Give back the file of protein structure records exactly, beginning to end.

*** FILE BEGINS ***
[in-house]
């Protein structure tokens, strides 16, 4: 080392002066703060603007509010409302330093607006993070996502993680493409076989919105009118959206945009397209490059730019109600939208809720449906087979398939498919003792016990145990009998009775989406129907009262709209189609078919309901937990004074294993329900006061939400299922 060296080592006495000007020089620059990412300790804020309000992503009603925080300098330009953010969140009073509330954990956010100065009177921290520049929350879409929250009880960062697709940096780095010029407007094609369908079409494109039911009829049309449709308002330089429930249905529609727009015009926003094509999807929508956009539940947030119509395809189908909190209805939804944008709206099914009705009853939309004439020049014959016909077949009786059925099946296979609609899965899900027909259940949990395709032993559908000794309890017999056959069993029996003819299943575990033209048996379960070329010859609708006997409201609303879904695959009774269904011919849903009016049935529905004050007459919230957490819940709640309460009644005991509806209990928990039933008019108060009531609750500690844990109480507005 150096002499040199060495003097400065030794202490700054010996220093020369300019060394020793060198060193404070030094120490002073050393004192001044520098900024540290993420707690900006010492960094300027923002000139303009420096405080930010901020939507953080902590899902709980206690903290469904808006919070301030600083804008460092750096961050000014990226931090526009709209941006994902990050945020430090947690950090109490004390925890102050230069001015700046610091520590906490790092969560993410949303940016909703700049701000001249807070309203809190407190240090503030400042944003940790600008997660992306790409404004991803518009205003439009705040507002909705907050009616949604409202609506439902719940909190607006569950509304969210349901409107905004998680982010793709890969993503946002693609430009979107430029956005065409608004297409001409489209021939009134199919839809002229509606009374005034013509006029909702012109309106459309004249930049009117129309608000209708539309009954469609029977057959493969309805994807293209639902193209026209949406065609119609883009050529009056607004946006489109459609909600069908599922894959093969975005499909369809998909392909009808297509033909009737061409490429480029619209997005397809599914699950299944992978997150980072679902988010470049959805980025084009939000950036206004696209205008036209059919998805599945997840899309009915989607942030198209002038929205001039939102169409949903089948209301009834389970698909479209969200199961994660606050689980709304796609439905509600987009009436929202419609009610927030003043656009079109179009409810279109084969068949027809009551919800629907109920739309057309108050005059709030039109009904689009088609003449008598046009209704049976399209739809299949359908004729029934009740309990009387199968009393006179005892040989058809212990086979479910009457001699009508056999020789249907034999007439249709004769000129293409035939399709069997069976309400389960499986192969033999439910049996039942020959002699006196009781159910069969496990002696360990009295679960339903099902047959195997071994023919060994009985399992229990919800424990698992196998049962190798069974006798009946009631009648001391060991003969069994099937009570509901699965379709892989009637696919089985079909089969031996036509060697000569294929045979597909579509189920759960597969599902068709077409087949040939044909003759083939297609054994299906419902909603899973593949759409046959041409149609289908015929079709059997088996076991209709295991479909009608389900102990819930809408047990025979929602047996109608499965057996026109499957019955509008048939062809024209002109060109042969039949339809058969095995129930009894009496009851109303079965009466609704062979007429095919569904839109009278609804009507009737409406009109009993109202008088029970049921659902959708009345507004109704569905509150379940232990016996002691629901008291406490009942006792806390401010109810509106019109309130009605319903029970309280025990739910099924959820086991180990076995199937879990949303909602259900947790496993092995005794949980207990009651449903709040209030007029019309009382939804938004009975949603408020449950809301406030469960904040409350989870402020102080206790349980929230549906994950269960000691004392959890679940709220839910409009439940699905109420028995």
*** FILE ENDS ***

[in-house]
């Protein structure tokens, strides 16, 4: 080392002066703060603007509010409302330093607006993070996502993680493409076989919105009118959206945009397209490059730019109600939208809720449906087979398939498919003792016990145990009998009775989406129907009262709209189609078919309901937990004074294993329900006061939400299922 060296080592006495000007020089620059990412300790804020309000992503009603925080300098330009953010969140009073509330954990956010100065009177921290520049929350879409929250009880960062697709940096780095010029407007094609369908079409494109039911009829049309449709308002330089429930249905529609727009015009926003094509999807929508956009539940947030119509395809189908909190209805939804944008709206099914009705009853939309004439020049014959016909077949009786059925099946296979609609899965899900027909259940949990395709032993559908000794309890017999056959069993029996003819299943575990033209048996379960070329010859609708006997409201609303879904695959009774269904011919849903009016049935529905004050007459919230957490819940709640309460009644005991509806209990928990039933008019108060009531609750500690844990109480507005 150096002499040199060495003097400065030794202490700054010996220093020369300019060394020793060198060193404070030094120490002073050393004192001044520098900024540290993420707690900006010492960094300027923002000139303009420096405080930010901020939507953080902590899902709980206690903290469904808006919070301030600083804008460092750096961050000014990226931090526009709209941006994902990050945020430090947690950090109490004390925890102050230069001015700046610091520590906490790092969560993410949303940016909703700049701000001249807070309203809190407190240090503030400042944003940790600008997660992306790409404004991803518009205003439009705040507002909705907050009616949604409202609506439902719940909190607006569950509304969210349901409107905004998680982010793709890969993503946002693609430009979107430029956005065409608004297409001409489209021939009134199919839809002229509606009374005034013509006029909702012109309106459309004249930049009117129309608000209708539309009954469609029977057959493969309805994807293209639902193209026209949406065609119609883009050529009056607004946006489109459609909600069908599922894959093969975005499909369809998909392909009808297509033909009737061409490429480029619209997005397809599914699950299944992978997150980072679902988010470049959805980025084009939000950036206004696209205008036209059919998805599945997840899309009915989607942030198209002038929205001039939102169409949903089948209301009834389970698909479209969200199961994660606050689980709304796609439905509600987009009436929202419609009610927030003043656009079109179009409810279109084969068949027809009551919800629907109920739309057309108050005059709030039109009904689009088609003449008598046009209704049976399209739809299949359908004729029934009740309990009387199968009393006179005892040989058809212990086979479910009457001699009508056999020789249907034999007439249709004769000129293409035939399709069997069976309400389960499986192969033999439910049996039942020959002699006196009781159910069969496990002696360990009295679960339903099902047959195997071994023919060994009985399992229990919800424990698992196998049962190798069974006798009946009631009648001391060991003969069994099937009570509901699965379709892989009637696919089985079909089969031996036509060697000569294929045979597909579509189920759960597969599902068709077409087949040939044909003759083939297609054994299906419902909603899973593949759409046959041409149609289908015929079709059997088996076991209709295991479909009608389900102990819930809408047990025979929602047996109608499965057996026109499957019955509008048939062809024209002109060109042969039949339809058969095995129930009894009496009851109303079965009466609704062979007429095919569904839109009278609804009507009737409406009109009993109202008088029970049921659902959708009345507004109704569905509150379940232990016996002691629901008291406490009942006792806390401010109810509106019109309130009605319903029970309280025990739910099924959820086991180990076995199937879990949303909602259900947790496993092995005794949980207990009651449903709040209030007029019309009382939804938004009975949603408020449950809301406030469960904040409350989870402020102080206790349980929230549906994950269960000691004392959890679940709220839910409009439940699905109420028995």